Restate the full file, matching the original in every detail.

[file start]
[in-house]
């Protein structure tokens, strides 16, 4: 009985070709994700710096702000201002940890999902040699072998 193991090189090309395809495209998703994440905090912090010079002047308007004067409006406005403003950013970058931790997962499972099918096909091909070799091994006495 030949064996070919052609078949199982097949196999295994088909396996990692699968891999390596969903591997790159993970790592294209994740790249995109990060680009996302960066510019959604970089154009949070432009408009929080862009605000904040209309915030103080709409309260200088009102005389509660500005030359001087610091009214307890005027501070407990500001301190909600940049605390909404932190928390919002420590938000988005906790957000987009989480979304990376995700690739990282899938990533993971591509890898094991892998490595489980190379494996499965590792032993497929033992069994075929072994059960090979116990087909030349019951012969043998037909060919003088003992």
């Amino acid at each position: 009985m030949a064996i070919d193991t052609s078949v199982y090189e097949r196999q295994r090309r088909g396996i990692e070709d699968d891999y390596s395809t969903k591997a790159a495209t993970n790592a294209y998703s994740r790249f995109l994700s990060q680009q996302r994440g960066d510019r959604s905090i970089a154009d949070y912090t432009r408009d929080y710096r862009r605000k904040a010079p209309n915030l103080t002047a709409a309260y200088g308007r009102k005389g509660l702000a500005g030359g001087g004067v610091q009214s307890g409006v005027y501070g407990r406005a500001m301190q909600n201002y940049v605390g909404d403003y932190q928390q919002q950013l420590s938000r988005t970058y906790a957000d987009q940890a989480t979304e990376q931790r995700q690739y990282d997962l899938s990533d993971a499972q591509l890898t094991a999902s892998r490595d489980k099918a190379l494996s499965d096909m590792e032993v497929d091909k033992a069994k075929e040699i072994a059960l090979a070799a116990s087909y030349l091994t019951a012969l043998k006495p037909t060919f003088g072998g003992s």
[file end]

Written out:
[in-house]
């Protein structure tokens, strides 16, 4: 009985070709994700710096702000201002940890999902040699072998 193991090189090309395809495209998703994440905090912090010079002047308007004067409006406005403003950013970058931790997962499972099918096909091909070799091994006495 030949064996070919052609078949199982097949196999295994088909396996990692699968891999390596969903591997790159993970790592294209994740790249995109990060680009996302960066510019959604970089154009949070432009408009929080862009605000904040209309915030103080709409309260200088009102005389509660500005030359001087610091009214307890005027501070407990500001301190909600940049605390909404932190928390919002420590938000988005906790957000987009989480979304990376995700690739990282899938990533993971591509890898094991892998490595489980190379494996499965590792032993497929033992069994075929072994059960090979116990087909030349019951012969043998037909060919003088003992």
């Amino acid at each position: 009985m030949a064996i070919d193991t052609s078949v199982y090189e097949r196999q295994r090309r088909g396996i990692e070709d699968d891999y390596s395809t969903k591997a790159a495209t993970n790592a294209y998703s994740r790249f995109l994700s990060q680009q996302r994440g960066d510019r959604s905090i970089a154009d949070y912090t432009r408009d929080y710096r862009r605000k904040a010079p209309n915030l103080t002047a709409a309260y200088g308007r009102k005389g509660l702000a500005g030359g001087g004067v610091q009214s307890g409006v005027y501070g407990r406005a500001m301190q909600n201002y940049v605390g909404d403003y932190q928390q919002q950013l420590s938000r988005t970058y906790a957000d987009q940890a989480t979304e990376q931790r995700q690739y990282d997962l899938s990533d993971a499972q591509l890898t094991a999902s892998r490595d489980k099918a190379l494996s499965d096909m590792e032993v497929d091909k033992a069994k075929e040699i072994a059960l090979a070799a116990s087909y030349l091994t019951a012969l043998k006495p037909t060919f003088g072998g003992s």